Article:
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Discovery in Litigation

When lawyers speak of “discovery” within the context of the handling of a lawsuit, they are referring to the process by which information is collected from an opposing party. This process includes interrogatories, requests for the production of documents and material things as well as depositions and other procedural devices. What all discovery devices have in common is to compel the opposing party, and sometimes, a neutral party to furnish information to the party requesting it.

Discovery is frequently and routinely done during the course of any lawsuit. The purpose is to permit the fullest possible exposure of all and any relevant information in order to allow the litigants to present their best prepared case in court. The process of discovery thus serves the public’s interest by helping to arrive at the truth in deciding cases presented by competing sides.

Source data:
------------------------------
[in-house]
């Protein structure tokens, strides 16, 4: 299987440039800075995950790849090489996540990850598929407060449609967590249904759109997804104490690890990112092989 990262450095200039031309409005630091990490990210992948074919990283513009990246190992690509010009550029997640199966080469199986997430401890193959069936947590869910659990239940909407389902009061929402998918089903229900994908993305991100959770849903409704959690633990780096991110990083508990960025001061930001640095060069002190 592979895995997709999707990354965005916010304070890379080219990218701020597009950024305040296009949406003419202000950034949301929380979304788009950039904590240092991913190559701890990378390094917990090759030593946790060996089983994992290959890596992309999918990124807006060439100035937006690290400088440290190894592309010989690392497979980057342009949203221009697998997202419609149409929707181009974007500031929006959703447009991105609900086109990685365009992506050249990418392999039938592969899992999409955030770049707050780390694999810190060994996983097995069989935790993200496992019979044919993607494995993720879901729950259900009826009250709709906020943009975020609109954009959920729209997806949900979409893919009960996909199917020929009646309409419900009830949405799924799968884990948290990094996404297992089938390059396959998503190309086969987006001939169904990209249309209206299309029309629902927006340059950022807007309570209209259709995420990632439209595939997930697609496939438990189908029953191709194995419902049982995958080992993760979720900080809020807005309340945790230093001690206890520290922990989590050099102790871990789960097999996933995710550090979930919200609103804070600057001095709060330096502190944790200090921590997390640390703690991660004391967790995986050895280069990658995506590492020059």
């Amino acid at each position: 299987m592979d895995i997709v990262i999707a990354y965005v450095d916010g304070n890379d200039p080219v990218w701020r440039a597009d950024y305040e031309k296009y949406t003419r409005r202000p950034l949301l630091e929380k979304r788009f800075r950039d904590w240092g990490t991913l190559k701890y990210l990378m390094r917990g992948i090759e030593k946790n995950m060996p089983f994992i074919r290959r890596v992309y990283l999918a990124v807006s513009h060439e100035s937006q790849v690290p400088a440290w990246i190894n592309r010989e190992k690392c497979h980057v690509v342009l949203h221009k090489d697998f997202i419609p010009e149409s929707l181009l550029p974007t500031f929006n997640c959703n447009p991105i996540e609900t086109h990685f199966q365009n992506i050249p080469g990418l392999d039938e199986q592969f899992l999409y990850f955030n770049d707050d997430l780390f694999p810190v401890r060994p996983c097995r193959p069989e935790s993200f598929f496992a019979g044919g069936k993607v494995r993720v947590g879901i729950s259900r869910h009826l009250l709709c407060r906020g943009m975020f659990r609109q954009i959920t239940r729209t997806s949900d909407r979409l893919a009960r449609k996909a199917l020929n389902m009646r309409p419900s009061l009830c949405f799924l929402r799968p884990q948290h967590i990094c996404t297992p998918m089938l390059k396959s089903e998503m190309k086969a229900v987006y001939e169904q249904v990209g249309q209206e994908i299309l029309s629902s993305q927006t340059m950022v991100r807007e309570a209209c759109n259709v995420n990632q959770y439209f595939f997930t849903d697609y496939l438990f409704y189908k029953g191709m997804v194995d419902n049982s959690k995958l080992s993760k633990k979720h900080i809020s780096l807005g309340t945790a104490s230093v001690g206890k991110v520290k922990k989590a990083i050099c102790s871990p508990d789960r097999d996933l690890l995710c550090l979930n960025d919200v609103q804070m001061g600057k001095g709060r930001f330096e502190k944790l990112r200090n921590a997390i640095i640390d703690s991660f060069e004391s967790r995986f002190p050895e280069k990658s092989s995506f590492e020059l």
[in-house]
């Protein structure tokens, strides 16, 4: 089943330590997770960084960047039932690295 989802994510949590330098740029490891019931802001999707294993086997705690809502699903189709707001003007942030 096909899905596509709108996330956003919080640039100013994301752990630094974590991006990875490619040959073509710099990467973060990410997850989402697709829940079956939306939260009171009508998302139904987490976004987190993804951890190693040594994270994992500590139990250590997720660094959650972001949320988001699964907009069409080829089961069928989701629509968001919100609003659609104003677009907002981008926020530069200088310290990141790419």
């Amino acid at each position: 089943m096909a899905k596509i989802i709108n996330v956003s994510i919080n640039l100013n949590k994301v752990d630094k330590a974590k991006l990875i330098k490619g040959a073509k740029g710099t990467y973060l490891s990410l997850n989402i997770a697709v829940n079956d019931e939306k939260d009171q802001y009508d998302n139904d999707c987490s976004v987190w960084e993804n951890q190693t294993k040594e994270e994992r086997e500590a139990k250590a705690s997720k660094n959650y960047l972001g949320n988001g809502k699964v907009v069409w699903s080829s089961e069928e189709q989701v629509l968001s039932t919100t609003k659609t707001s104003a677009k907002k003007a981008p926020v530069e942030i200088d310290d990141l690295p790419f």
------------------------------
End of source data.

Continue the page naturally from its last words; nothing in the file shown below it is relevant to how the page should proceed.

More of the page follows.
People involved in lawsuits should be aware that information which they might hope to remain undisclosed and unknown to their adversary is susceptible to being uncovered and utilized by the other side in the course of the adverse party’s right to conduct discovery. Communications exchanged with one’s own lawyer in the preparation of a case, however, is privileged and protected from discovery. Consequently, it is always wise to refrain from discussing one’s case with anyone outside of counsel. Posting or writing about one’s case on public media is particularly harmful as it puts the confidentiality of the attorney/client relationship in serious peril, and also unnecessarily broadens the resources from which one’s adversary has available to harvest information.